Cardiac Syndrome X: Is it Dangerous?

Cardiac Syndrome X: Is it Dangerous?

What is Cardiac Syndrome X

Cardiac Syndrome X aka microvascular angina (MVA) refers to the typical anginal pain in a patient with normal unobstructed coronary arteries.

It is one of the causes of MINOCA.

20-30% of patients presenting with chest pain tend to have normal coronary vessels on angiogram or have 50% or less stenosis.

Previously such patients were labeled as having psychiatric or gastrointestinal disorders as a cause of their chest pain.

But keeping in view the electrocardiograph (EKG or ECG) changes in such patients, the term ‘Cardiac Syndrome X” was first introduced in the year 1973 by Harvey Kemp.

The basic concept was that an angiogram shows disease/narrowing only in the macro-vasculature and micro-vessels cannot be seen on it & the presence of disease within the micro-vasculature can be a cause of typical symptoms as well.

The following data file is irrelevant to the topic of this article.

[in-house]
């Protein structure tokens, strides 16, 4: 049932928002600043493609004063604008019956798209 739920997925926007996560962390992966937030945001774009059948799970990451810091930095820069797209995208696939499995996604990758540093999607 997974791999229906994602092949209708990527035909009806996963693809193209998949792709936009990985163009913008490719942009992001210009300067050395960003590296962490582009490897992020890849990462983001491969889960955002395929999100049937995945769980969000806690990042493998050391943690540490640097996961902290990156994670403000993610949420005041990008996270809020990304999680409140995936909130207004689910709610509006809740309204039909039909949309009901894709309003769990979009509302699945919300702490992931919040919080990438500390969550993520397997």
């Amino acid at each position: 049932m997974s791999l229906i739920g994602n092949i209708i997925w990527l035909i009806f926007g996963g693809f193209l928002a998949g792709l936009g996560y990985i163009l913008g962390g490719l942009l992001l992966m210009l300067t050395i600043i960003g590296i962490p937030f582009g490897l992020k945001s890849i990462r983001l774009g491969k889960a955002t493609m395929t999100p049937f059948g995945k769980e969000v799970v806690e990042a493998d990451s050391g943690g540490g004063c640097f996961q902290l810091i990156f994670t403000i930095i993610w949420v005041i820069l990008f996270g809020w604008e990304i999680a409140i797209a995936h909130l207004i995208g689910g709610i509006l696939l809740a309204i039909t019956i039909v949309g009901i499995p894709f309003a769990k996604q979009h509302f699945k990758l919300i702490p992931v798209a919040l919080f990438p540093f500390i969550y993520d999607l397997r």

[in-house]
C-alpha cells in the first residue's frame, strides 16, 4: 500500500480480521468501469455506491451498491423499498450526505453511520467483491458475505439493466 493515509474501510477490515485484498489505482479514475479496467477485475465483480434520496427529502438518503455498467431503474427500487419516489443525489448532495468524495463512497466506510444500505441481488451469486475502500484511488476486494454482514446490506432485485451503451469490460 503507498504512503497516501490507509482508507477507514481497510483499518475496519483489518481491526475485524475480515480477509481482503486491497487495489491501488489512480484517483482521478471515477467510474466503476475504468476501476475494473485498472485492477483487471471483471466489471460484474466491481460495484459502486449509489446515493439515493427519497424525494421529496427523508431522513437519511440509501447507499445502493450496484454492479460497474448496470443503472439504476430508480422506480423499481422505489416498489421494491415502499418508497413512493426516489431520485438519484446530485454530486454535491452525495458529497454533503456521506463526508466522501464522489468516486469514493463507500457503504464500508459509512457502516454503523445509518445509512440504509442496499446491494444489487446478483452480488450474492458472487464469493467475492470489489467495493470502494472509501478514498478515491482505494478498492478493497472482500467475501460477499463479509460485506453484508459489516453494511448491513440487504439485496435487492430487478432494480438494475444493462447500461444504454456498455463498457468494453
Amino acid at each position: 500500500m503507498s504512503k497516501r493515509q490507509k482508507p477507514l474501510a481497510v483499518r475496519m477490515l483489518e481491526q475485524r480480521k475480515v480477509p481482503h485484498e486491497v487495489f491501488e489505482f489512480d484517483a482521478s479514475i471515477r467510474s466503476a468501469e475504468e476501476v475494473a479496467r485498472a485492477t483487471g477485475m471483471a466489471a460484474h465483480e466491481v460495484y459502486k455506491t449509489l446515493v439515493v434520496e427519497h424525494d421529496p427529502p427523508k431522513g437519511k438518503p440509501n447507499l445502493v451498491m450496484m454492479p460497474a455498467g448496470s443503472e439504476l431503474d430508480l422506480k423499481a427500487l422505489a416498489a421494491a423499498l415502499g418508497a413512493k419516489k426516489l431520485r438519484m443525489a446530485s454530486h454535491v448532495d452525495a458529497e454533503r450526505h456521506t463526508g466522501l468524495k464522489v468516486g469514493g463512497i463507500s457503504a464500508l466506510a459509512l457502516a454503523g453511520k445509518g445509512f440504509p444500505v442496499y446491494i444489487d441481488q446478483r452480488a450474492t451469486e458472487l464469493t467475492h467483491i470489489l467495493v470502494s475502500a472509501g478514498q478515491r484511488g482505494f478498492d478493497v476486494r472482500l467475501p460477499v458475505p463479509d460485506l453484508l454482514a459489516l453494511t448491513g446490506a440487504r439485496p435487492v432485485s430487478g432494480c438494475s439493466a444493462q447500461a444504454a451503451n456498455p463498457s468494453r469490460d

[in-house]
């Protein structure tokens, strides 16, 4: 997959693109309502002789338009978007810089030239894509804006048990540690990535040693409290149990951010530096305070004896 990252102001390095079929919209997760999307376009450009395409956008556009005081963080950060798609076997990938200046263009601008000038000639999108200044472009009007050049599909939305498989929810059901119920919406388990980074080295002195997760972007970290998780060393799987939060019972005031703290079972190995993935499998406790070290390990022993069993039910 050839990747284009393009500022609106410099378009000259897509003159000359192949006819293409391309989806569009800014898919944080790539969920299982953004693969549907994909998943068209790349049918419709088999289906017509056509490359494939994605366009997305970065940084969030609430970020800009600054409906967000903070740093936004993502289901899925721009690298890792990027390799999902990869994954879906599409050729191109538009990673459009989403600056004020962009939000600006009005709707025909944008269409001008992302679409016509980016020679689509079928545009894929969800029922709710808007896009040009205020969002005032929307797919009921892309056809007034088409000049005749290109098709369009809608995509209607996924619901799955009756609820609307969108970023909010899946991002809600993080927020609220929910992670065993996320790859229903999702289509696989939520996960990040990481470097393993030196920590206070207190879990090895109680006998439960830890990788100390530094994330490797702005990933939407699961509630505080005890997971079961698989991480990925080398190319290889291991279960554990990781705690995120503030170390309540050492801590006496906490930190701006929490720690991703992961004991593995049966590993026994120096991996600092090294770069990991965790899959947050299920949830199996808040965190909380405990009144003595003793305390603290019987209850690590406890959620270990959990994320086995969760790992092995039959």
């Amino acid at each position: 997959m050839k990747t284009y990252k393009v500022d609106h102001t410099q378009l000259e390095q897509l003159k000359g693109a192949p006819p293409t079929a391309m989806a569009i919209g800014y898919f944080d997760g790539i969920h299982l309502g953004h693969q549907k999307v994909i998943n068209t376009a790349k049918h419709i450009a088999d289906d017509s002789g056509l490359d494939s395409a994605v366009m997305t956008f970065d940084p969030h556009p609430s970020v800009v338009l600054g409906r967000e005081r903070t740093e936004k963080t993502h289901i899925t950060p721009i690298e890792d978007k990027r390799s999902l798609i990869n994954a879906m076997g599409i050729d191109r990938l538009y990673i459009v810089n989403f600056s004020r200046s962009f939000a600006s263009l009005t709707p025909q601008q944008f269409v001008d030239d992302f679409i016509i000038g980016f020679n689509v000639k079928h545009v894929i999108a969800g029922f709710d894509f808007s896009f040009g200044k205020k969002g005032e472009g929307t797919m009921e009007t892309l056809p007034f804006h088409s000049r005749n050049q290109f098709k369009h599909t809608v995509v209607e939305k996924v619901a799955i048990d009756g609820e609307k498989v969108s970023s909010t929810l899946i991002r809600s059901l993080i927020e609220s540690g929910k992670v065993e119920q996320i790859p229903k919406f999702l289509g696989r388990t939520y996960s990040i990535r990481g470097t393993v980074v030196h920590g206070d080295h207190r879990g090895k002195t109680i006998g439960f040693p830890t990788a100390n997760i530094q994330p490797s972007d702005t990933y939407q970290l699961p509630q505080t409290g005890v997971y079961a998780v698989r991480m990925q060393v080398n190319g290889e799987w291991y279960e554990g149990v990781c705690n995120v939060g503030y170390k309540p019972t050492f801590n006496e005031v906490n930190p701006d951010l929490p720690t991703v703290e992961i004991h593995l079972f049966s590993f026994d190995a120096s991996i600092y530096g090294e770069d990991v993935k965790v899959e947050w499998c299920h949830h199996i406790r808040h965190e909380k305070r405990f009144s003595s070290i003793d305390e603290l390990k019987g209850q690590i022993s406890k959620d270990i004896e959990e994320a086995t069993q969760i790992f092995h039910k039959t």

Is Cardiac Syndrome X a dangerous condition

Cardiac Syndrome X was previously considered a benign disorder but the latest data suggests that it is associated with increased morbidity & mortality. Also, the diagnosis is difficult and the underlying mechanism is poorly understood. There are therapeutic challenges & complete resolution of symptoms is not achieved. Patients remain symptomatic and have a poor quality of life. Although, it is not as dangerous as an acute MI that can cause immediate death. Increased mortality associated with CSX is over 5-7 years.

Research has shown an increased risk of MACE in these patients as compared to the general population.

MACE(major adverse cardiovascular events) is defined as cardiovascular death, myocardial infarction, stroke or heart failure, and all-cause mortality.

Diagnosis of Cardiac Syndrome X

Diagnosis of cardiac syndrome X requires exclusion of other causes of chest pain including cardiac & noncardiac causes.

The presence of the following 3 features are highly suggestive of cardiac syndrome X: